Intel NUC DN2820FYKH review

How cheap is too cheap?

Intel NUC DN2820FYKH
The DN2820 definitely has some strong points in terms of design and price

TechRadar Verdict

The DN2820FYKH is a great little computer that is aimed at someone looking for more than just an Android experience. It is tiny, cheap, well designed, sips power and sits well behind a monitor (thanks to the included VESA mount).


  • +

    Cheap, quiet, well designed

  • +

    Tiny efficient power supply

  • +

    IR receiver

  • +

    Three-year warranty


  • -

    Underpowered CPU/GPU

  • -

    Poor expansion capability

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Many have predicted that the traditional personal computer, the one that runs Windows and has Intel inside, is on its way out. There might be an element of truth in that but devices like the Intel NUC DN2820FYKH are proof that there's still life in x86 yet.

The device I'm testing is an NUC or what Intel calls Next Unit of Computing. TechRadar has reviewed one in the past and since then, their numbers have increased significantly to 10, an indication of their growing importance in Intel's grand plan.

This model, nicknamed Forest Canyon, is the cheapest in its portfolio and, while it won't set the world on fire, it is targeting an enthusiast market somewhere between the Raspberry Pi and a full-blown computer.

They're computers, but not your beige tower type. Even the box it was shipped in is different from what I'd expect from a PC. It's colourful, almost cubic and is about as voluminous as a pack of 10 stacked CD boxes.


The box the NUC came in

The Intel NUC DN2820FYKH kit (bare unit) is on sale at Ebuyer for under £96.99 (about $160, AU$180) but you should be able to get it for marginally cheaper elsewhere (NB: since we reviewed it, the price went up by 30%, but you can find cheaper deals by searching around).

You will need to add a memory module, an operating system and a hard disk drive (plus the usual peripherals) in order to get a fully functional computer.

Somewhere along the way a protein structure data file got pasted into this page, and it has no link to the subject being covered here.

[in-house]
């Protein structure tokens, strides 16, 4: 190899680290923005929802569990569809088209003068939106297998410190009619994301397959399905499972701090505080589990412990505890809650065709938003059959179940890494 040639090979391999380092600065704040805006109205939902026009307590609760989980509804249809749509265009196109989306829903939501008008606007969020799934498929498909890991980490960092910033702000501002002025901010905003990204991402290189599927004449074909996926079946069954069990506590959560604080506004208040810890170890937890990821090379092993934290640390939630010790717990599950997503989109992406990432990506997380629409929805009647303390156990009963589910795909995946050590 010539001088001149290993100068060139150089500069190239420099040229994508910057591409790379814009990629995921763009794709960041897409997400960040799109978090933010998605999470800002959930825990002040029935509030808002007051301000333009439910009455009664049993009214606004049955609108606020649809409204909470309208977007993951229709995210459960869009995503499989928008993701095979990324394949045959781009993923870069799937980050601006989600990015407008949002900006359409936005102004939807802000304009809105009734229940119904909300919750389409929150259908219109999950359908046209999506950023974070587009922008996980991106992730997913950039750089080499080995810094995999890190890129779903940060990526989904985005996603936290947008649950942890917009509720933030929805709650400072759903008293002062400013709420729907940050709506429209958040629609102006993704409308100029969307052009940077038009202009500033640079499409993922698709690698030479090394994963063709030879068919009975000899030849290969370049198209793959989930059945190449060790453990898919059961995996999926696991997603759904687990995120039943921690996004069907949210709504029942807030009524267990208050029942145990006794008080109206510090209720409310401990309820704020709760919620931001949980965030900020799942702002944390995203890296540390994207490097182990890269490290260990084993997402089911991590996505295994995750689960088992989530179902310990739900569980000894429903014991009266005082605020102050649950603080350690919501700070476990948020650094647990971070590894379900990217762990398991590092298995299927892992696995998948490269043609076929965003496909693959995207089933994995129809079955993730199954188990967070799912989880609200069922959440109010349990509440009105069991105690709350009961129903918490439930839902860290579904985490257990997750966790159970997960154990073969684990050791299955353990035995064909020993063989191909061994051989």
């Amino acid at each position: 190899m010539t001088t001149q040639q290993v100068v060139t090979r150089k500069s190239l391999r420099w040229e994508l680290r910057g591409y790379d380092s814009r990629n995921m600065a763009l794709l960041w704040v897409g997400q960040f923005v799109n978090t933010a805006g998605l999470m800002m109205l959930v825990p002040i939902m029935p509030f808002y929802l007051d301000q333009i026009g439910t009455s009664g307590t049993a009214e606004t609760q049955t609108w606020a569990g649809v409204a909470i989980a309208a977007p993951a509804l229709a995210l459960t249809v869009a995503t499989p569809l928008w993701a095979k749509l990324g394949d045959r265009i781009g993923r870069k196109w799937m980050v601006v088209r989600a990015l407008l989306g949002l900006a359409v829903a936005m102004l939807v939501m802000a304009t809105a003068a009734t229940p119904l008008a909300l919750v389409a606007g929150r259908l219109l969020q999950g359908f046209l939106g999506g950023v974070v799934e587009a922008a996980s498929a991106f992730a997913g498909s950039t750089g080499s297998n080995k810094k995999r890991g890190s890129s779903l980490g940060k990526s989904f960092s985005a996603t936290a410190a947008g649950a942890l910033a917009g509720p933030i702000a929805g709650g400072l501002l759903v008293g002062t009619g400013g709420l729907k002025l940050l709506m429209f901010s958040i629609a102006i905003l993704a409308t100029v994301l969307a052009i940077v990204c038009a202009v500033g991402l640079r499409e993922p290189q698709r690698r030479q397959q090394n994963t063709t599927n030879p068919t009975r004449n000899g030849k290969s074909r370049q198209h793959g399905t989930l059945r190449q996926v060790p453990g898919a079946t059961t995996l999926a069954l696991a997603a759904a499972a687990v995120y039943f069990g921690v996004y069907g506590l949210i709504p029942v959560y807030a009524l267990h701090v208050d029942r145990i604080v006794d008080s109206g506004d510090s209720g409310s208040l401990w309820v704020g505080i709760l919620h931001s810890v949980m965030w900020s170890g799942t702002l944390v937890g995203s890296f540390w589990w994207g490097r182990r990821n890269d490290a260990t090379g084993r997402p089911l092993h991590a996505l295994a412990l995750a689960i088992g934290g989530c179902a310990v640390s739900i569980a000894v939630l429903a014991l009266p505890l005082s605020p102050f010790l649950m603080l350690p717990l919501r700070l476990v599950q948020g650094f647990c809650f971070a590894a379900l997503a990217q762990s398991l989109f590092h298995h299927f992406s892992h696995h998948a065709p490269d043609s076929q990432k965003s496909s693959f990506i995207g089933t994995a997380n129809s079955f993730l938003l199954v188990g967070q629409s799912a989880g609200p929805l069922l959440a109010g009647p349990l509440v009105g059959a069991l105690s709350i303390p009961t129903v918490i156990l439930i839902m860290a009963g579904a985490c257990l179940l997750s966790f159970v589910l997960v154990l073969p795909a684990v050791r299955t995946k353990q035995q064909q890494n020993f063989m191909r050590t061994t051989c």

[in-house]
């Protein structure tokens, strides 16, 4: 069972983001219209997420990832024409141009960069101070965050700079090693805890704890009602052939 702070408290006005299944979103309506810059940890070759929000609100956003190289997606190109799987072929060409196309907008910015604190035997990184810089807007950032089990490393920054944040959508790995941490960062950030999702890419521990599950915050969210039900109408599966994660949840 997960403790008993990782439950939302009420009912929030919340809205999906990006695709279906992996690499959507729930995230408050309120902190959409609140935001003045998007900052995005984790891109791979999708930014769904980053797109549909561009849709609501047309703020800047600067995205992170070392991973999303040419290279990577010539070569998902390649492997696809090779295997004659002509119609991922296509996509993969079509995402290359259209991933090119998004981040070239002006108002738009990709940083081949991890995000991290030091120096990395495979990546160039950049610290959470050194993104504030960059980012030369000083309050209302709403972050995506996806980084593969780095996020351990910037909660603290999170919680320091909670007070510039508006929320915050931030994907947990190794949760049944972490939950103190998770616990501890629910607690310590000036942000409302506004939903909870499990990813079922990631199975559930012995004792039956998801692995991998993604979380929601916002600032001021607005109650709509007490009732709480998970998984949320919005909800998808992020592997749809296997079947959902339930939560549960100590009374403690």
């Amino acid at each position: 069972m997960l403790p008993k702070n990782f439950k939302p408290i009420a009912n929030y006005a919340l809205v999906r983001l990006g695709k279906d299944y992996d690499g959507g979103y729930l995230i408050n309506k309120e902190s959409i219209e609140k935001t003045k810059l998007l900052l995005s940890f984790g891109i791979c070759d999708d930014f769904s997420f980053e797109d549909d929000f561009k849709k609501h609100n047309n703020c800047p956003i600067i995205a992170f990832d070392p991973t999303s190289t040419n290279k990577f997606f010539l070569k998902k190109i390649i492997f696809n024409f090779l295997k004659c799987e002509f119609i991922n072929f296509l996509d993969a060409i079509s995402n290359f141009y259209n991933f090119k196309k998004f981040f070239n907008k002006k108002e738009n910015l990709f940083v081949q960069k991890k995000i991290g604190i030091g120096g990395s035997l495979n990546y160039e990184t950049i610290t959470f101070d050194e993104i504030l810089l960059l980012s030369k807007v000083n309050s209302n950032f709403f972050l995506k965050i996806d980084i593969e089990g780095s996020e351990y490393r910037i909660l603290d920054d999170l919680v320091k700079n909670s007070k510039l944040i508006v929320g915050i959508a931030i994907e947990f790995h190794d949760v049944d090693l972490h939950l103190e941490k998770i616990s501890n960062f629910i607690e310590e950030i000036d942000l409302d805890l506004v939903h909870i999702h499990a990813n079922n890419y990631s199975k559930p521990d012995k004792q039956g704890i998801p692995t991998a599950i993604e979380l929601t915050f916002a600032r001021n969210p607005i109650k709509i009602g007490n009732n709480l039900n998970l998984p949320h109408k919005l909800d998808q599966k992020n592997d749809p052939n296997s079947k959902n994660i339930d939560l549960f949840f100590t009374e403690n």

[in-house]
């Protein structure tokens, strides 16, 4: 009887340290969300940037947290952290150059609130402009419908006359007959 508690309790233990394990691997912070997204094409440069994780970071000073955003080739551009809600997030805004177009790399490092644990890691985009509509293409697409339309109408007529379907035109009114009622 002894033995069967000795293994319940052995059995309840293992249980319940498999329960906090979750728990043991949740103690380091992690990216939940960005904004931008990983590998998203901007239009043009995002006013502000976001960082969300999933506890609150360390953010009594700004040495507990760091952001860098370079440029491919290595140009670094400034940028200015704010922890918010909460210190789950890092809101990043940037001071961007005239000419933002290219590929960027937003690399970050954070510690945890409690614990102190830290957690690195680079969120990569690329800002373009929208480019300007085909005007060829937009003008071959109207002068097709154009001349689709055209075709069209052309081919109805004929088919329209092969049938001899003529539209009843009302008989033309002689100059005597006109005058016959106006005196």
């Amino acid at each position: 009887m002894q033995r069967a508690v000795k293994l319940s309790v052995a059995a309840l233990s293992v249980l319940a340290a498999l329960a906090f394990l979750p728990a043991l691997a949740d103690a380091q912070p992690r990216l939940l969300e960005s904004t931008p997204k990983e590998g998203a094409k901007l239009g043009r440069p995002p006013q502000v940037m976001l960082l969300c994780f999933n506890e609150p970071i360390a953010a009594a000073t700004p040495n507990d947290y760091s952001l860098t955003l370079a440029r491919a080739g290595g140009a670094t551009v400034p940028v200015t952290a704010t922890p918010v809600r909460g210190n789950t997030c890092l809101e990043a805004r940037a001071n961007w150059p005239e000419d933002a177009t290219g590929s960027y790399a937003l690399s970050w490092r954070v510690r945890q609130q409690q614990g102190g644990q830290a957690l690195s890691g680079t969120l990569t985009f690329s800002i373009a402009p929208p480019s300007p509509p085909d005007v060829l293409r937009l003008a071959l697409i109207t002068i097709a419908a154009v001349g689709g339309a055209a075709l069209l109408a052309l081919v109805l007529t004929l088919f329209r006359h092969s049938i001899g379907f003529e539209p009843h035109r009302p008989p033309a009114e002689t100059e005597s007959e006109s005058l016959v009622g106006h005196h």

The actual product is a 4.6 x 4.4 x 2-inch (116.6 x 112 x 51.5mm) brick that sits comfortably on one's palm. Intel describes the enclosure as "a silver aluminium ring with a diamond cut around black top". That top facia is also glossy and houses a flush power button while two dozens of holes on each side of the device ensure that the machine is properly cooled.

The NUC from the back

The NUC from the back

Sadly though, even if the computer is housed in an aluminium enclosure (essentially acting like a heat sink), this 7.5W processor still needs a fan to cool down. Not a big deal but still something to bear in mind; this is no fanless PC.

The other thing you notice about the DN2820FYKH is its weight. It is light, indeed it's very light and weighs well under 1kg with its plug/power supply unit, system memory and SSD plugged in.

Other than the 36W adapter (and an assortment of plugs), the NUC ships with a VESA mount bracket (75 x 75mm and 100 x 100mm compatible) and a couple of leaflets. Oh and it comes with a three-year warranty.

The HDD tray of the NUC

The HDD tray of the NUC
Desire Athow
Managing Editor, TechRadar Pro

Désiré has been musing and writing about technology during a career spanning four decades. He dabbled in website builders and web hosting when DHTML and frames were in vogue and started narrating about the impact of technology on society just before the start of the Y2K hysteria at the turn of the last millennium.